The social media warriors leading the latest round of “cancel culture” are no doubt going to be upset after their efforts were referred to as a “weird sort of fascism” by comedian and actor Ricky Gervais.
Speaking in an interview on talk radio, Gervais criticized the “mob rule” mentality that has swept and destabilized the western world.
“There’s this new, weird sort of fascism of people thinking they know what you can say and what you can’t,” Gervais told talkRadio’s Kevin O’Sullivan. “There’s this new trendy myth that people who want free speech want to say awful things all the time. This just isn’t true. It protects everyone.”
Gervais, who became well-known due to the beloved comedy show, agreed with O’Sullivan that today’s outrage mentality would have led to the series being killed off rather early.
“I think now it would suffer because people take things literally,” he said. “There’s these outrage mobs who take things out of context. This was a show about everything. It was about difference, it was about sex, race, all the things that people fear to even be discussed or talked about now in case they say the wrong thing and they’re ‘canceled.'”
Gervais also pointed out that things are becoming less funny because of writers being afraid to offend an ever-growing and vast group of people who seemingly want to be offended.
“And the BBC have gotten more and more careful, and people just want to keep their jobs,” he added. “So people would worry about some of the subjects and some of the jokes, even though they were clearly ironic, and we were laughing at this buffoon being uncomfortable around difference.”
According to the Washington Examiner, Gervais noted that the term “hate speech” has become a form of newspeak to describe opinions many disagree with, and defended the values that free speech provides.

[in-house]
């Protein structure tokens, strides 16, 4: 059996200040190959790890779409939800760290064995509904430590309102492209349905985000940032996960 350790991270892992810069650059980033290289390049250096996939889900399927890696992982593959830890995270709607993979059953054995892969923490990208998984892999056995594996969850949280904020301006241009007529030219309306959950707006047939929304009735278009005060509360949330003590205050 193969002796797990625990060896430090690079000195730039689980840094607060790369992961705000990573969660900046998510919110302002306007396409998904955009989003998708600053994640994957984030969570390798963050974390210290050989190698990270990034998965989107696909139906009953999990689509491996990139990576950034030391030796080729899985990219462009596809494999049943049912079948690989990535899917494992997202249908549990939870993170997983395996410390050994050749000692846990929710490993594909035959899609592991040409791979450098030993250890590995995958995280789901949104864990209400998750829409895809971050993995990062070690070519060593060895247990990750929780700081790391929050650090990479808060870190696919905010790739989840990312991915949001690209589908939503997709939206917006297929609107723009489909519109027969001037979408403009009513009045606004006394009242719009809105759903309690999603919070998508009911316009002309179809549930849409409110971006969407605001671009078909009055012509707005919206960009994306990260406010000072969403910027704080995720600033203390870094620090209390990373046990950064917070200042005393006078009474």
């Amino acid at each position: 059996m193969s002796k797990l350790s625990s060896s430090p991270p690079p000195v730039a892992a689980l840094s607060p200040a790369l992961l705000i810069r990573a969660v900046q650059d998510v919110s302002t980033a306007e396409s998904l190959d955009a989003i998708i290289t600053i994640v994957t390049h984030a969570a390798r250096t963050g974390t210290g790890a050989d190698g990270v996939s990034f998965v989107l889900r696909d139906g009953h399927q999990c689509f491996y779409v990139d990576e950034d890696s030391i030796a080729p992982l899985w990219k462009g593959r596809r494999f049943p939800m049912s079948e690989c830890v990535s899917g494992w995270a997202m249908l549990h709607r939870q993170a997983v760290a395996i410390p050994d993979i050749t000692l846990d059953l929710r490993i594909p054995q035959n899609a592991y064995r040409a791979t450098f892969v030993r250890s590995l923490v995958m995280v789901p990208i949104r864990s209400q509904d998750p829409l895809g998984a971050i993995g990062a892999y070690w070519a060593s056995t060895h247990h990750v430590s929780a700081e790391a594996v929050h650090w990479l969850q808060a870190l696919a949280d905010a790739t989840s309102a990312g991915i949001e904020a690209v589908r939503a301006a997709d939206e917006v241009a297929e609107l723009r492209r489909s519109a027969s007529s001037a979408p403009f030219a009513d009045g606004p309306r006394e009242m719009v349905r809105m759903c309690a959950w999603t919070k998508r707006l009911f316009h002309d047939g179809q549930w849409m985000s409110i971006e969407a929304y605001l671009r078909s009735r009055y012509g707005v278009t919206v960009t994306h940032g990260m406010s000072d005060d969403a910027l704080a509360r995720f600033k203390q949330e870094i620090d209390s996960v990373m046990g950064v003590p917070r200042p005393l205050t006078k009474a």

“Just because you’re offended doesn’t mean you’re right,” he said. “Offense is good because it makes you think. It makes you come up with an argument.”
Interestingly, Steve Carrell, who played Gervais’ American counterpart on the US version of The Office, was of a similar mindset in terms of whether or not the show could exist today.
“There’s been a resurgence in interest in the show and talk about bringing it back,” Carell said in a 2018 interview. “But apart from the fact that I just don’t think that’s a good idea, it might be impossible to do that show today and have people accept it the way it was accepted 10 years ago.”
As for free speech, Gervais noted that people have become somewhat absurd when it comes to the inability to partake in civilized online discourse.
“Social media amplifies everything,” he said. “If you’re mildly left-wing on Twitter, you’re suddenly Trotsky. If you’re mildly conservative you’re Hitler and if you’re centrist and you look at both arguments, you’re a coward and they both hate you.”
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